Blogs for All: Making Accessible Posts in WordPress

As blogs continue to provide a low barrier to entry for authors to distribute content in all avenues from academia to entertainment, it is important to make sure that blog posts are just as easy to access for readers. Here at Illinois, our blogs are run through, a WordPress-based publishing service. As we try to improve our services for all, especially our remotely available services, I wanted to use this week’s Commons Knowledge post to discuss improving accessibility in WordPress. Within the platform, making more accessible blog posts isn’t difficult nor does it require much time; however, building these practices into our workflow allows for posts to be accessible—not just for some, but for all.

Wordpress logo - a gray W in a circle

If you already have a blog set up, there are two simple rules that WordPress recommends following to ensure greater accessibility for your audience. The first is the use of hyperlinks. As a common best practice when it comes to links, make sure to hyperlink text within your blog rather than copy and paste the full URL into a paragraph. WordPress recommends being descriptive with this linked text. A phrase like “click here” isn’t as descriptive to your audience—with or without disabilities—as something like the phrase “Contact me via email” hyperlinked to open up their email client with your contact information automatically placed in the send to field.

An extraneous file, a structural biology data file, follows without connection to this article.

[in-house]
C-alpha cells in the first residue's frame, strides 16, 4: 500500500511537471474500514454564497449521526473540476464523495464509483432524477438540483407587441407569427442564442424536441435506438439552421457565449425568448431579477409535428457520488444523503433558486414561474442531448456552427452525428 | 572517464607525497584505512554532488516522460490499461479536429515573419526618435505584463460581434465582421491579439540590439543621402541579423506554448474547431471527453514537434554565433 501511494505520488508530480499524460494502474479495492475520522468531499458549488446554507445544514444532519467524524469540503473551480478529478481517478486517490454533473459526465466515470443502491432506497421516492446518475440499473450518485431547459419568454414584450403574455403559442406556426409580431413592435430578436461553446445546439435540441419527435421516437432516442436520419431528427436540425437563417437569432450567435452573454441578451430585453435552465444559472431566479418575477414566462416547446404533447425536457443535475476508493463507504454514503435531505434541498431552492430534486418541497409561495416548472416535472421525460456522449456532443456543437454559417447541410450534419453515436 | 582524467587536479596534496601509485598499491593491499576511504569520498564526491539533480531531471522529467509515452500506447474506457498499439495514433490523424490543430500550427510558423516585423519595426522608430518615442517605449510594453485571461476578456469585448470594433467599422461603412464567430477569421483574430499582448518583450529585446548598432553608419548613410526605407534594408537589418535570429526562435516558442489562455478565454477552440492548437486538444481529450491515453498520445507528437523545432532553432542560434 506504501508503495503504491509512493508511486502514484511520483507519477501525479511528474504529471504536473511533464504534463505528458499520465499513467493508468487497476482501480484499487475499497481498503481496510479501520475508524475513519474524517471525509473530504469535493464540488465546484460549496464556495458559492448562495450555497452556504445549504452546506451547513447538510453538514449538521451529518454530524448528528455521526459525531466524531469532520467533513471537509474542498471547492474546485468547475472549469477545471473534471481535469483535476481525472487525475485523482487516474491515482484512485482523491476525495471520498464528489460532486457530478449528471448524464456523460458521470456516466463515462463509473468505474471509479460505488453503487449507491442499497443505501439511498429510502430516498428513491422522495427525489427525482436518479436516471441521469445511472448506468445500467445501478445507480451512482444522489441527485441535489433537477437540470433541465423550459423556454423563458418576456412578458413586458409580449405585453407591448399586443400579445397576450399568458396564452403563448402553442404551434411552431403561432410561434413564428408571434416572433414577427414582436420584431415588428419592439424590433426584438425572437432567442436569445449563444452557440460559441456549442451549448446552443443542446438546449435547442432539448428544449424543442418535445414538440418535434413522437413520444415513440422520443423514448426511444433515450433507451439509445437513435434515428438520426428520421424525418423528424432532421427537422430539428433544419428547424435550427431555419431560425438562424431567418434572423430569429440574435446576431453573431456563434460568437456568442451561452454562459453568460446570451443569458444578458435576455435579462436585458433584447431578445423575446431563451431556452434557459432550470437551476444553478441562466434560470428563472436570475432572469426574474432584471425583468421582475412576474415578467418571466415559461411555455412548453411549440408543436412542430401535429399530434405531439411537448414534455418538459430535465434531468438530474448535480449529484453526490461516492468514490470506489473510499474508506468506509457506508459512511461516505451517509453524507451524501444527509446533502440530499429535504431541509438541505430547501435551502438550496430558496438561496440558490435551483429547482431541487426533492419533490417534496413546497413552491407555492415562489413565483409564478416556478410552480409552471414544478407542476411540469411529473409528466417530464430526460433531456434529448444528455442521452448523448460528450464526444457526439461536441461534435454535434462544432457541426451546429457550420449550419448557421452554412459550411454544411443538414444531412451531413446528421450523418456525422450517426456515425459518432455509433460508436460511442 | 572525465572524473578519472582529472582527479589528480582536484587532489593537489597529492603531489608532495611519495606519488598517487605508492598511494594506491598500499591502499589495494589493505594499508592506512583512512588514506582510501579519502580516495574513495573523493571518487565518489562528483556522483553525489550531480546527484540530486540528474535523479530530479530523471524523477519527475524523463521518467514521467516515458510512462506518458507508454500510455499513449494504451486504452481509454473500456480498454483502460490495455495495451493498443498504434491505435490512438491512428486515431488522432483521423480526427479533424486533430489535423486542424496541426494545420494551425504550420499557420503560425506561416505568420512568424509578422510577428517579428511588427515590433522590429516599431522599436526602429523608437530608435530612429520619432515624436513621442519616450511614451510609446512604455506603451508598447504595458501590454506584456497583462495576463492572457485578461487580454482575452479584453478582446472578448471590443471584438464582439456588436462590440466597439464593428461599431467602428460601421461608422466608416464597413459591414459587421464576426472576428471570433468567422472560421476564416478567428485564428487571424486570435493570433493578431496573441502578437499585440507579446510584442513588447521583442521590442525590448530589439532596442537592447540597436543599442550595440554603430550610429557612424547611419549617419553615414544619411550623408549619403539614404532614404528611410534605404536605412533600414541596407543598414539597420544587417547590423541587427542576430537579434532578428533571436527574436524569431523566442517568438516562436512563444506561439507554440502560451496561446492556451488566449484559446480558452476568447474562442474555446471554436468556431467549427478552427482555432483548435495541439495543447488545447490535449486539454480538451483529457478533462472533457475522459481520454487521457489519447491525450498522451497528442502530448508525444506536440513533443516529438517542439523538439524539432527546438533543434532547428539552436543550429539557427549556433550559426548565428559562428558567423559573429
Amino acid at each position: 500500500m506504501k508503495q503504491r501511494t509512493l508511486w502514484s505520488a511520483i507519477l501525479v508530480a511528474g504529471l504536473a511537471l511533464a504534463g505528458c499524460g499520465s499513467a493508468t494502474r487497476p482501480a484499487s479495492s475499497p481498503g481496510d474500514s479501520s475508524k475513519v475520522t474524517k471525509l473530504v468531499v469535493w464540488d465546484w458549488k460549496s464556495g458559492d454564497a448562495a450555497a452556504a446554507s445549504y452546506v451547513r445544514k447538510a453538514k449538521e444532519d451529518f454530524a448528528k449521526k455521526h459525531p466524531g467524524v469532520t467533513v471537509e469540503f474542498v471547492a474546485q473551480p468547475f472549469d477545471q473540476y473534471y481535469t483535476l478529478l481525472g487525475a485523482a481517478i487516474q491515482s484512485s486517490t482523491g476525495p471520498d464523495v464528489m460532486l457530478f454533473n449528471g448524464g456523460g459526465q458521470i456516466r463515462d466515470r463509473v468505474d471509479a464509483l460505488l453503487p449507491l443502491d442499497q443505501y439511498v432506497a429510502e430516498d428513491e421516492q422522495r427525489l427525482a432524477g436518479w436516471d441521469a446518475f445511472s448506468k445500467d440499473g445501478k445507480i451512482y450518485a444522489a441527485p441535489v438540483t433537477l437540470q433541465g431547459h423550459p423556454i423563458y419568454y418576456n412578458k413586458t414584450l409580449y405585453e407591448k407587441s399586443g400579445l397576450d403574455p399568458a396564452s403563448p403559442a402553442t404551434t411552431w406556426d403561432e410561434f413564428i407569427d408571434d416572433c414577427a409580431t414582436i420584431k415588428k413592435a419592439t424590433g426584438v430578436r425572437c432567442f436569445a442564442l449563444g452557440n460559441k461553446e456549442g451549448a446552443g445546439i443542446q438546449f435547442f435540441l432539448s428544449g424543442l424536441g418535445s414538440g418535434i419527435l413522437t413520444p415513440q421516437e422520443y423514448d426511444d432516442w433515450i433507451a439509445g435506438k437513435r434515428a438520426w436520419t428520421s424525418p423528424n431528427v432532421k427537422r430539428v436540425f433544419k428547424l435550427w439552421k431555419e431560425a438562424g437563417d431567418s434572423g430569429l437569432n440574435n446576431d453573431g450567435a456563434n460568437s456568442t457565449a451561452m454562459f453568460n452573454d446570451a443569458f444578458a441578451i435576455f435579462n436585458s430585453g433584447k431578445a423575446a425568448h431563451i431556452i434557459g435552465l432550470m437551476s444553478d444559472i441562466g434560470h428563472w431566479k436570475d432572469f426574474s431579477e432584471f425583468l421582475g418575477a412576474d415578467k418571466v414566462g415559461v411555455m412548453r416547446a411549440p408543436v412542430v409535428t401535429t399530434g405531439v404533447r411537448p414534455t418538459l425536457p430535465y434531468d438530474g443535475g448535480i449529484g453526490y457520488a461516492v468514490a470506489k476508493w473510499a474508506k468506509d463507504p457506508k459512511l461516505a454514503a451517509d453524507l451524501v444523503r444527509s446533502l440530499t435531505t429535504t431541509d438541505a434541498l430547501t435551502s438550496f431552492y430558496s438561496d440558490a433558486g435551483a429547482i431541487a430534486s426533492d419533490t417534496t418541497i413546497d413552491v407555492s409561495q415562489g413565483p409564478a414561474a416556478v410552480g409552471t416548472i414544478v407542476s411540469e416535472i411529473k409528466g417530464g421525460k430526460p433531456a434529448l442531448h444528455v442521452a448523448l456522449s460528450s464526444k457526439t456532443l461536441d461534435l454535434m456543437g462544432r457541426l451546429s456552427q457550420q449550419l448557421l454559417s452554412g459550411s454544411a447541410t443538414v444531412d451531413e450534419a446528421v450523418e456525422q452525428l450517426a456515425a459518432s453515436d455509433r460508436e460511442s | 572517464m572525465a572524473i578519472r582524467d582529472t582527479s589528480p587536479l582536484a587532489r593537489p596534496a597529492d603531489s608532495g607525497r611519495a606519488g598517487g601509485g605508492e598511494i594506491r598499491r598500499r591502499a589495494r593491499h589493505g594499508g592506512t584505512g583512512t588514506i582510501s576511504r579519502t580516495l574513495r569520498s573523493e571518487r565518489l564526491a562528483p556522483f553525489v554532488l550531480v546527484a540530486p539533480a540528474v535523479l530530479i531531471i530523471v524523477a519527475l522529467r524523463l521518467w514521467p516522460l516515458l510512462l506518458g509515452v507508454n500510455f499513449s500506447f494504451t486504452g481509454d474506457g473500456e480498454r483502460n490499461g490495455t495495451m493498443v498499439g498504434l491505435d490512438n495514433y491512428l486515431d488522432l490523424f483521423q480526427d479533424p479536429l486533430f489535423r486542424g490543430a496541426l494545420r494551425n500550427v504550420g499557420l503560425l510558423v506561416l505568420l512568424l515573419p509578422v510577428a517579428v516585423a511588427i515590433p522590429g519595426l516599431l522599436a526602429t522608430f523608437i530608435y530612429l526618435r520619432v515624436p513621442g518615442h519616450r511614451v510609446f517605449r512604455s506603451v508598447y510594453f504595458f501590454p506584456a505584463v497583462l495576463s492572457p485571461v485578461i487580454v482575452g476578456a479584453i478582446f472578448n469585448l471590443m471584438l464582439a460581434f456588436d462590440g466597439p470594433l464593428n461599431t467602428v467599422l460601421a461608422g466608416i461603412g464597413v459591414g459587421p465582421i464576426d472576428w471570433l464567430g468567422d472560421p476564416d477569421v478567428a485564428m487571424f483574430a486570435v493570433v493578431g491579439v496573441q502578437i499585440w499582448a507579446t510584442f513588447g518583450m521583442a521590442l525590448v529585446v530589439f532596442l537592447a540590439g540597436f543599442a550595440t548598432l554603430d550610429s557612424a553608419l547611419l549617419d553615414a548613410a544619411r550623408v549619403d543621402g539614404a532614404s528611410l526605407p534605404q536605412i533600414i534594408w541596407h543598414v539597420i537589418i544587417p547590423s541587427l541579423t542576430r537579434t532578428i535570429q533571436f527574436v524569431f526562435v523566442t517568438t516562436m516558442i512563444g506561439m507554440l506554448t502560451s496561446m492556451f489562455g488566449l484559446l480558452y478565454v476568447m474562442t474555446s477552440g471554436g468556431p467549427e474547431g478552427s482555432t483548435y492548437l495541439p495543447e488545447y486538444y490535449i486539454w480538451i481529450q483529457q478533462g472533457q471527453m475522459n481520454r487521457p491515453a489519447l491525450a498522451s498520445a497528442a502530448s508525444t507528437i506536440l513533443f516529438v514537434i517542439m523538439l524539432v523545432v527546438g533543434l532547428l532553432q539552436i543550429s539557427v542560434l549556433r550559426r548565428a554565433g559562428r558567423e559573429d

WordPress also recommends providing descriptive captions for images inserted into posts. As they say, “a rich description for the caption that will improve the reading experience for everyone, but especially folks who can’t see the image.” Rich detail is important because the goal is to convey the full feeling of the image, rather than just a sterile report of what is shown in the image.

Similar to captions, it is important to provide alt text for your images. Alt text (or, “alternative text”) is read aloud when people use screen readers to visit your site and also appear if there is ever an error in which your image doesn’t show up. WordPress makes adding both captions and alt text easy for authors. Follow the steps below to start adding both to your blog:

  1.  Start a new blog post or begin editing an old post or draft
  2.  Click “Add Media” on the top toolbar
  3.  Upload or select the image you’d like to add to your post
  4.  On the right side of the screen, add alt text to your image and optional captions
  5.  On the bottom right side of the screen, click “Insert into post”

And that’s it! Following these few rules you can start making your posts more accessible to more people than ever. If you’re interested in learning more about Web Accessibility resources at the University of Illinois, please visit our campus IT Accessibility page. As always, if you have any questions or suggestions please feel free to reach out to the Scholarly Commons.

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